The injury was very painful. All officers of the German General staff, 1933 — directly or indirectly witnessed, as in 1917-1918, the British and French tracked combat vehicles almost unhindered broke through the German defensive line. This should not happen under any circumstances, however, the German Reich was bound hand and foot by the Treaty of Versailles, the head 171 which stipulated that the Germans had banned the production and import of “armoured vehicles, tanks or other similar devices that could serve military purposes”.
Therefore, there was a secret test, disguised as “test lung and large tractors” that took place in 1929-1933 in illegal Soviet tank school in Kazan. In Germany, tests were conducted of vehicles, tractors and other equipment, dressed in “armor” made of wood.
After coming to power of the Nazi party with such restraint was over. Back in the summer of 1933 the Agency to supply ground forces with weapons and demanded to develop a light training tracked machine weighing four to seven tons. The main features of this model — and medium variant weighing 15 tons, with a gun of caliber of 3.7 cm and a heavy version weighing 20 tonnes, gun caliber 7.5 cm, was the result of held in Kazan tests.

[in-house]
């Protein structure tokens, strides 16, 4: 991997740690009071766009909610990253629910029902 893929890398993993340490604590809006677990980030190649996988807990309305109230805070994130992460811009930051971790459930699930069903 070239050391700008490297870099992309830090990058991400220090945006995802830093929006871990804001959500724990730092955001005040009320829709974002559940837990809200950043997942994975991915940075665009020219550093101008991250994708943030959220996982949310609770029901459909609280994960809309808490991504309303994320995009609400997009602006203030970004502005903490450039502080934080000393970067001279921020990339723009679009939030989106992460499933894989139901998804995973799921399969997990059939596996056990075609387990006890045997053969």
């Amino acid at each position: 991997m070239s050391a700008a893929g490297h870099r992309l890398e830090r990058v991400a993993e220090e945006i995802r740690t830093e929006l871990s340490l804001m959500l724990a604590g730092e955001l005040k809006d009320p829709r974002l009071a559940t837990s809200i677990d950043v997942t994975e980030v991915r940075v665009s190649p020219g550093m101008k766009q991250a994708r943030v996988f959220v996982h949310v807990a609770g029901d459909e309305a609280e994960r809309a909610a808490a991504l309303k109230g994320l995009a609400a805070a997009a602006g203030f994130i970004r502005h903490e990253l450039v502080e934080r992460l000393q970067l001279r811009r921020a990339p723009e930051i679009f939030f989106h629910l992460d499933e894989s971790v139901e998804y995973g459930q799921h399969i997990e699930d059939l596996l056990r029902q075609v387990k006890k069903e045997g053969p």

Modeled a few more French heavy tank Renault FT of 1917, the first German combat vehicle since the failed model A7V had to have a tracked drive, and rotating tower. For the gun — even a two-centimeter caliber — the design was too light, so the tank got two parallel machine gun.
Tests of the first prototypes under the name of Panzer I began in December 1933. Four-cylinder boxer engine developed capacity to almost 60 horsepower, top speed on a flat surface was 35 km/h and at most half of this figure on rough terrain.
Of course, the “founding father” of the German armored forces, major-General Oswald Lutz (Oswald Lutz) and his chief of staff Heinz Guderian (Heinz Guderian) knew that such tanks they will never win the war, although the Panzer I tank was faster and more modern than the FT, but had much weaker weapons. While serial production is already largely developed heavier models weighing 15 tons and 20 tons of German industry had a long way to go.
Therefore, in the first half of 1934, Lutz decided to bet on a temporary a model weighing from eight to ten tons, although initially its production was not planned. In July 1934 issued a decree of the Ministry for armaments for the development of such a tank. He had to have full caterpillar drive turning in the tower, able to withstand a two-centimeter caliber gun. The engine has to “give” not less than 120 horsepower and provide a speed of 40 km/h on a level surface.
However, development was delayed. First dosering sample was not adequate to the tasks: the motor was too weak, the transmission is worthless. Only in spring 1937, MAN and Daimler-Benz released the third preliminary machine series, meet the management’s expectations. Immediately after that began its serial manufacturing.